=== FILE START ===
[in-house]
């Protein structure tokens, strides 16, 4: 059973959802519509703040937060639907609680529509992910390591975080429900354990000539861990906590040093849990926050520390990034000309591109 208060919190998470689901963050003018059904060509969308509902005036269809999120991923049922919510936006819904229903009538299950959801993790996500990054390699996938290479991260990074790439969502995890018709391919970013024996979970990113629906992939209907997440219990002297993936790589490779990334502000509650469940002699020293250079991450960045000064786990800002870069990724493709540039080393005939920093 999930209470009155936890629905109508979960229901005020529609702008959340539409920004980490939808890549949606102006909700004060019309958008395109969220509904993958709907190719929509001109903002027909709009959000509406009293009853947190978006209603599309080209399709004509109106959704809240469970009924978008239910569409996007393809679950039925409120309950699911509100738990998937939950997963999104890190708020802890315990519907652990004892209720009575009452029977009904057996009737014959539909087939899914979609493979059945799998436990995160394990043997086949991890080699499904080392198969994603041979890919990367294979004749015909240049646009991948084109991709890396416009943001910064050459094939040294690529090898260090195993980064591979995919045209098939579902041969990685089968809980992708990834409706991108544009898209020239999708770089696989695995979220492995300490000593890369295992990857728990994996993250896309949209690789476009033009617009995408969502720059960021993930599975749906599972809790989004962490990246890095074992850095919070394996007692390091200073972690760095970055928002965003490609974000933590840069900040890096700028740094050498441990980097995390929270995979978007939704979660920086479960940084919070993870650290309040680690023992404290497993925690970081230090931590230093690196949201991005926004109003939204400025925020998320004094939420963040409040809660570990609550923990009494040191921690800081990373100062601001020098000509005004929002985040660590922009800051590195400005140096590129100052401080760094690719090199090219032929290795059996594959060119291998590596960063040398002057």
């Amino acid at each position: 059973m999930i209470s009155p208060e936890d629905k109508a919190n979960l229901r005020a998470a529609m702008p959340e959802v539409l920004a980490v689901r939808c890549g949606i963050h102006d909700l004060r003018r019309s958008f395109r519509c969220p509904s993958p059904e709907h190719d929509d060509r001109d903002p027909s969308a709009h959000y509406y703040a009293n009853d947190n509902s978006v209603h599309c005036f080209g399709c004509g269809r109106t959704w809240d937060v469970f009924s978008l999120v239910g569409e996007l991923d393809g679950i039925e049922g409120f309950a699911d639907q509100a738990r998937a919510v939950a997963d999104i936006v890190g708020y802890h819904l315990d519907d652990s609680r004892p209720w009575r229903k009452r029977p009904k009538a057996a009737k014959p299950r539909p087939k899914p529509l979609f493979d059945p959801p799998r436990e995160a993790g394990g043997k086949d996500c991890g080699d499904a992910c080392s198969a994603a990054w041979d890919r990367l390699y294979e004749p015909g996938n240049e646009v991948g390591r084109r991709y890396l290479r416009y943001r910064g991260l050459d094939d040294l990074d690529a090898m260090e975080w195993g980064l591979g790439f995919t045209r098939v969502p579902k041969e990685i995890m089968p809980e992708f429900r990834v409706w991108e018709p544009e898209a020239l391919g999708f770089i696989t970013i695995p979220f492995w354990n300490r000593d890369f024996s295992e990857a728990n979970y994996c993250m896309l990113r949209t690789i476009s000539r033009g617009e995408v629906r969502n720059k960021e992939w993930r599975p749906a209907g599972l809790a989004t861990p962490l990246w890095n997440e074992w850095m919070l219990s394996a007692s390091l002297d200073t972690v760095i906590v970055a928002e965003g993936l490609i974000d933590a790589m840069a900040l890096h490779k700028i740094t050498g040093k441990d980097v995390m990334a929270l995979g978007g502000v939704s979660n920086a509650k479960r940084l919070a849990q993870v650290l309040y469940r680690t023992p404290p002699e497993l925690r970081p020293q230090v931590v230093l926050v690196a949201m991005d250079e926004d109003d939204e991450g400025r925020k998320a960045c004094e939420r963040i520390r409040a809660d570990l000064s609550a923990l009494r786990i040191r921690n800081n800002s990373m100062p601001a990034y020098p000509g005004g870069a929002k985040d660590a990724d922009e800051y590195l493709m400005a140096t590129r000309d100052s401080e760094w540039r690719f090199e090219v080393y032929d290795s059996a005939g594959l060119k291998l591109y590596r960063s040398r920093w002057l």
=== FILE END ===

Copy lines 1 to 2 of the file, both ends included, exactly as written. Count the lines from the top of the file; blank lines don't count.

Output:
[in-house]
């Protein structure tokens, strides 16, 4: 059973959802519509703040937060639907609680529509992910390591975080429900354990000539861990906590040093849990926050520390990034000309591109 208060919190998470689901963050003018059904060509969308509902005036269809999120991923049922919510936006819904229903009538299950959801993790996500990054390699996938290479991260990074790439969502995890018709391919970013024996979970990113629906992939209907997440219990002297993936790589490779990334502000509650469940002699020293250079991450960045000064786990800002870069990724493709540039080393005939920093 999930209470009155936890629905109508979960229901005020529609702008959340539409920004980490939808890549949606102006909700004060019309958008395109969220509904993958709907190719929509001109903002027909709009959000509406009293009853947190978006209603599309080209399709004509109106959704809240469970009924978008239910569409996007393809679950039925409120309950699911509100738990998937939950997963999104890190708020802890315990519907652990004892209720009575009452029977009904057996009737014959539909087939899914979609493979059945799998436990995160394990043997086949991890080699499904080392198969994603041979890919990367294979004749015909240049646009991948084109991709890396416009943001910064050459094939040294690529090898260090195993980064591979995919045209098939579902041969990685089968809980992708990834409706991108544009898209020239999708770089696989695995979220492995300490000593890369295992990857728990994996993250896309949209690789476009033009617009995408969502720059960021993930599975749906599972809790989004962490990246890095074992850095919070394996007692390091200073972690760095970055928002965003490609974000933590840069900040890096700028740094050498441990980097995390929270995979978007939704979660920086479960940084919070993870650290309040680690023992404290497993925690970081230090931590230093690196949201991005926004109003939204400025925020998320004094939420963040409040809660570990609550923990009494040191921690800081990373100062601001020098000509005004929002985040660590922009800051590195400005140096590129100052401080760094690719090199090219032929290795059996594959060119291998590596960063040398002057």